“Ten years ago things were different: I took photos all the time. Not anymore, now I just watch.”
– Mario Schifano
At one point during the 1970s, Mario Schifano had televisions going in every room of his home, as well as in his studio. It helped him work. For the Italian painter and filmmaker, TV was not only the lens through which his generation had come to see the world, but ripe material for his own art. From the blank screens evoked by his early monochrome paintings to his close-cropped compositions of brand names, the physical structure of television—its essential TV-ness—had a clear aesthetic influence. But of all his postmodern works, perhaps nothing captures the omnipresent glow in a dark apartment, the sense of a world mediated through and populated by screens, better than the 1970s series Paesaggi TV (TV Landscapes). These works, first exhibited in Milan in 1970 by the gallerist Giorgio Marconi, will return to view this September as part of his son Gió Marconi’s presentation at Independent 20th Century.
For an artist who cultivated a rock star persona and a circle of celebrity friends, it made sense, this fascination with TV. Born in 1934 in Libya, Schifano came of age in the Rome of the late 1950s, a time when the postwar dollars of the Marshall Plan were glazing into the charmed ennui of La Dolce Vita. A member of the Piazza del Popolo school, he responded to the changing urban landscape with stenciled paintings of Coca-Cola and Esso logos, works that aligned him with the experiments of American Pop artists across the ocean. Schifano showed first with Ileana Sonnabend in Paris, then Sidney Janis in New York, where in 1963 he linked up with Frank O’Hara, Jasper Johns, and his American counterpart Andy Warhol.
A hard partier, Schifano struggled with drug addiction (which landed him in prison on several occasions), and dated Anita Pallenberg and Marianne Faithfull, who left Mick Jagger for him. The Rolling Stones wrote the 1969 song “Monkey Man” about him. Though the drugs would haunt him, Schifano remained prolific, both through his painting career and by nurturing an experimental filmmaking practice. In 1970, he traveled across the United States, visiting NASA and the Pentagon for a sci-fi film he was preparing, Human Lab. The film was never made, its content deemed too un-American for its producers, and Schifano returned to Rome, frustrated, and turned on the television.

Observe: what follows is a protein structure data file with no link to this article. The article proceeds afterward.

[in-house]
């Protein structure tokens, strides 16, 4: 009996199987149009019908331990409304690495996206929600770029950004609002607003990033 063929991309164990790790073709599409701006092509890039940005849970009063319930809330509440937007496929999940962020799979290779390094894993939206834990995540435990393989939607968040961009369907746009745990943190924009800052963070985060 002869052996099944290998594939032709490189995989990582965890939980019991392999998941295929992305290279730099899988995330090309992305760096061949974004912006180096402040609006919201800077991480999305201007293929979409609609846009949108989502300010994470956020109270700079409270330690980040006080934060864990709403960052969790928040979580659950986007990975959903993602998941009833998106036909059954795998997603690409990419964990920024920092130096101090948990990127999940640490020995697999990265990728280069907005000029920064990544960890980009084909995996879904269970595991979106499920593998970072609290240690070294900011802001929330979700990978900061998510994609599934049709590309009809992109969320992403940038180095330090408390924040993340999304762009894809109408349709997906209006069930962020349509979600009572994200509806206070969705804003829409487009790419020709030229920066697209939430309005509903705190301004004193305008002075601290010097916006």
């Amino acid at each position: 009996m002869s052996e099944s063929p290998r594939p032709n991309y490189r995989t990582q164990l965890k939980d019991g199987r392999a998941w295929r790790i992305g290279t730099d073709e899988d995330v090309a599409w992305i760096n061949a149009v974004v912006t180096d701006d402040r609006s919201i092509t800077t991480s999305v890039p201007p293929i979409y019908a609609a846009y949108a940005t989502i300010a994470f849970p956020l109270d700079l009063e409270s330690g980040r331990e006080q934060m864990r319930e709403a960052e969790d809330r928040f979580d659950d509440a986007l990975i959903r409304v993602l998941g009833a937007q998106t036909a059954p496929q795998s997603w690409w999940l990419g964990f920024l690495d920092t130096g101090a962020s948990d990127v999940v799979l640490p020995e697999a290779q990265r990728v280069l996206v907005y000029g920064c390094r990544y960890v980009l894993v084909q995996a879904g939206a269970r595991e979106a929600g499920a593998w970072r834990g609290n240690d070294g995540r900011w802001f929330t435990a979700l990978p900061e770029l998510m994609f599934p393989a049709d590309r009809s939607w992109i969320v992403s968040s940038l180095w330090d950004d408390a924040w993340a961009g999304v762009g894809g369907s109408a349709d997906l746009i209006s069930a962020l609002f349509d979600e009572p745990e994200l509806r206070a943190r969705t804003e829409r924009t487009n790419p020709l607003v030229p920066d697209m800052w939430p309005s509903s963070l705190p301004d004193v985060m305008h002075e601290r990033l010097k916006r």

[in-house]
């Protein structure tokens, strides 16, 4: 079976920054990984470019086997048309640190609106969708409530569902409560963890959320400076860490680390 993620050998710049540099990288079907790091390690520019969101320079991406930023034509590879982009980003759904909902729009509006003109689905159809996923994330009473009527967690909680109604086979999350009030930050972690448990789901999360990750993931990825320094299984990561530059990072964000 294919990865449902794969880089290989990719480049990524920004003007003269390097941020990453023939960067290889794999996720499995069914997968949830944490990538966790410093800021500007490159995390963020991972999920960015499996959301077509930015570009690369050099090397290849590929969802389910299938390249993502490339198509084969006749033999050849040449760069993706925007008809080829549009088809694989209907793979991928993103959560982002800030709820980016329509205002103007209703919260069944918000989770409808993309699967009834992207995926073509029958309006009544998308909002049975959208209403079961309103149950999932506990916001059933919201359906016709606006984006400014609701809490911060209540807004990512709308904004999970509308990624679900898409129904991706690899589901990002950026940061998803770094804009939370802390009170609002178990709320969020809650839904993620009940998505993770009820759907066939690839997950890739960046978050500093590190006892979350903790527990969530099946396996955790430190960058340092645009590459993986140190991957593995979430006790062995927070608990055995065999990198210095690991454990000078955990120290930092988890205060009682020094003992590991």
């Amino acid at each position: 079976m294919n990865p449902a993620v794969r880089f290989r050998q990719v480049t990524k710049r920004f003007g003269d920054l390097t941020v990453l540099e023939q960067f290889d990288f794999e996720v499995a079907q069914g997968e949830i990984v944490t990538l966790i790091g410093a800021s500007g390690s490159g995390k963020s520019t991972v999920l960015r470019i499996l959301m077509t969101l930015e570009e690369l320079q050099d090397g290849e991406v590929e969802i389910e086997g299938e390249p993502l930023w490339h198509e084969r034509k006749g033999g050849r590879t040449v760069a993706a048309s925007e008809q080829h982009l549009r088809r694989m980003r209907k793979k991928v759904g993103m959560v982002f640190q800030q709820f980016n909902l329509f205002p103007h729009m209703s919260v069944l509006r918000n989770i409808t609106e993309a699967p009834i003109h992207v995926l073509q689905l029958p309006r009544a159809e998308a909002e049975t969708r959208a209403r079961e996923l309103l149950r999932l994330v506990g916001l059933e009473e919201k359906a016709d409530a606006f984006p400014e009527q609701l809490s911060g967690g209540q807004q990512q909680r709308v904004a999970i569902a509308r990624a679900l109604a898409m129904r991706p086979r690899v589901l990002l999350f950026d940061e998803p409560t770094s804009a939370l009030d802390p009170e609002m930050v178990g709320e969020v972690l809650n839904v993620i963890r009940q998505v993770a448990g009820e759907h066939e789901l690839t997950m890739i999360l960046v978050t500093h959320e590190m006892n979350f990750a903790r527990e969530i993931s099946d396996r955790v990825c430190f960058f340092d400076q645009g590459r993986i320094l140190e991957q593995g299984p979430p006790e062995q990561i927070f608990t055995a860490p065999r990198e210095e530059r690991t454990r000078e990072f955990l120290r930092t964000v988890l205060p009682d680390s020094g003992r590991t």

At the time, Italy’s public national broadcaster had two TV channels: Rai 1 and Rai 2. If Italian cinema had provided a sense of national identity to previous generations, television in the early 70s ushered the country into the world of consumer capitalism. It was a totalizing, yet atomizing force, stretching to document the napalming of Vietnam, while shrinking to the beam of light connecting each individual couch to cathode-ray set.
Schifano’s TV Landscapes convey this estrangement, while anticipating that it was here to stay. Merging photography, painting, and sculpture, these works possess the eerily luminous presence of a television left on in the other room—or, in Schifano’s case, rooms. To create them, Schifano photographed his television set, then printed the broadcasted image onto canvas. The stills were quickly painted in lurid shades of enamel and aniline, an industrial dye, and then encased in Perspex.
The resulting selection of freeze frames is gloriously, decadently democratic. Stills from old movies appear alongside footage of political rallies, as well as history or travel documentaries. Seeing them one after the other, each rimmed with the thick black border of the set itself, evokes a feeling of struggling to stay awake late at night, eyelids slowly closing, as storylines dissolve and the images blur into something more universal. Spliced together, the works form the televised world. Note that they are called landscapes.
Rather than simply replicating flat images from the screen on canvas, Schifano gave the works a pronounced objecthood, using plexiglass as a wrap-around packaging device that fits over the paintings. The TV Landscapes freeze time and reify the televised image—blurred, cropped, garish—pulling it out into the space of the room. And while these paintings do not exactly simulate the hulking vacuum-tubed TV sets of their day, they do bear an uncanny resemblance to today’s wall-mounted flatscreens. In those early years of the ascendance of screen culture, Schifano seemed to recognize that the technology would soon supplant our private lives and memories with the massification of experience.
It is fitting that one of contemporary art’s earliest celebrities would foreshadow the parabolic rise of images, as well as the devices made for their dissemination. And while Warhol apparently patented the logic of the social media age—15 minutes of fame and all that—Schifano can claim its architecture, be it wall-mounted or hand-held. Through Schifano’s legacy, an interest in both the imagery and materiality of Pop has filtered down to younger generations of artists, from Wade Guyton and Seth Price to Alex Da Corte, and will only become more important as image culture increasingly dominates the physical landscape.
Hunter Braithwaite is a writer, editor, and consultant based in New York. He was the founding editor of Affidavit and the Miami Rail, and has written about art for numerous publications, including Artforum, BOMB, Modern Painters, The Paris Review Daily, and The White Review. He received his MFA in fiction from New York University.